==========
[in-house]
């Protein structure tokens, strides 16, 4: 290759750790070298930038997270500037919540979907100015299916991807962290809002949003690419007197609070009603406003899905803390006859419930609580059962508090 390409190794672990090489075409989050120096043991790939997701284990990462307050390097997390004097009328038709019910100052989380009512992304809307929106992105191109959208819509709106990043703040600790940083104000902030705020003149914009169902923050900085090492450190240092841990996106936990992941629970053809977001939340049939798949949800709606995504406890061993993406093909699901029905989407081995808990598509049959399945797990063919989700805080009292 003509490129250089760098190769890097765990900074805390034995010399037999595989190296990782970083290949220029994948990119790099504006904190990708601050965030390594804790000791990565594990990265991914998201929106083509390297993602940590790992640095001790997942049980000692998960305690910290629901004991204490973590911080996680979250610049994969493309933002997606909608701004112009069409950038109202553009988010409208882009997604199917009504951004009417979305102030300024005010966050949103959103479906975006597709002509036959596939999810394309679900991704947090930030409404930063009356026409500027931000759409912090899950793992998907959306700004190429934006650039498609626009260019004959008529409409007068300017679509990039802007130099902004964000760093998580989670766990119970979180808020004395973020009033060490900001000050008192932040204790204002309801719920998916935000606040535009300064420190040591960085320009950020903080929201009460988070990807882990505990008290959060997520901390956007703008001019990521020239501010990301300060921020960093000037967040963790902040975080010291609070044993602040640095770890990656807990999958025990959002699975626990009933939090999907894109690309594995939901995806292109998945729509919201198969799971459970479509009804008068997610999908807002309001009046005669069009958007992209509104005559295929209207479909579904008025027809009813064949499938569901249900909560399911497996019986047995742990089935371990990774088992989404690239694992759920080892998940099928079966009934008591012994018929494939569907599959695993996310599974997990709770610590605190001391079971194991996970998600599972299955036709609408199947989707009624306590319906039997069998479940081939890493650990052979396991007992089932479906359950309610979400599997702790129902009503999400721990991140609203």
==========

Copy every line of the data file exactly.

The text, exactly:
[in-house]
């Protein structure tokens, strides 16, 4: 290759750790070298930038997270500037919540979907100015299916991807962290809002949003690419007197609070009603406003899905803390006859419930609580059962508090 390409190794672990090489075409989050120096043991790939997701284990990462307050390097997390004097009328038709019910100052989380009512992304809307929106992105191109959208819509709106990043703040600790940083104000902030705020003149914009169902923050900085090492450190240092841990996106936990992941629970053809977001939340049939798949949800709606995504406890061993993406093909699901029905989407081995808990598509049959399945797990063919989700805080009292 003509490129250089760098190769890097765990900074805390034995010399037999595989190296990782970083290949220029994948990119790099504006904190990708601050965030390594804790000791990565594990990265991914998201929106083509390297993602940590790992640095001790997942049980000692998960305690910290629901004991204490973590911080996680979250610049994969493309933002997606909608701004112009069409950038109202553009988010409208882009997604199917009504951004009417979305102030300024005010966050949103959103479906975006597709002509036959596939999810394309679900991704947090930030409404930063009356026409500027931000759409912090899950793992998907959306700004190429934006650039498609626009260019004959008529409409007068300017679509990039802007130099902004964000760093998580989670766990119970979180808020004395973020009033060490900001000050008192932040204790204002309801719920998916935000606040535009300064420190040591960085320009950020903080929201009460988070990807882990505990008290959060997520901390956007703008001019990521020239501010990301300060921020960093000037967040963790902040975080010291609070044993602040640095770890990656807990999958025990959002699975626990009933939090999907894109690309594995939901995806292109998945729509919201198969799971459970479509009804008068997610999908807002309001009046005669069009958007992209509104005559295929209207479909579904008025027809009813064949499938569901249900909560399911497996019986047995742990089935371990990774088992989404690239694992759920080892998940099928079966009934008591012994018929494939569907599959695993996310599974997990709770610590605190001391079971194991996970998600599972299955036709609408199947989707009624306590319906039997069998479940081939890493650990052979396991007992089932479906359950309610979400599997702790129902009503999400721990991140609203």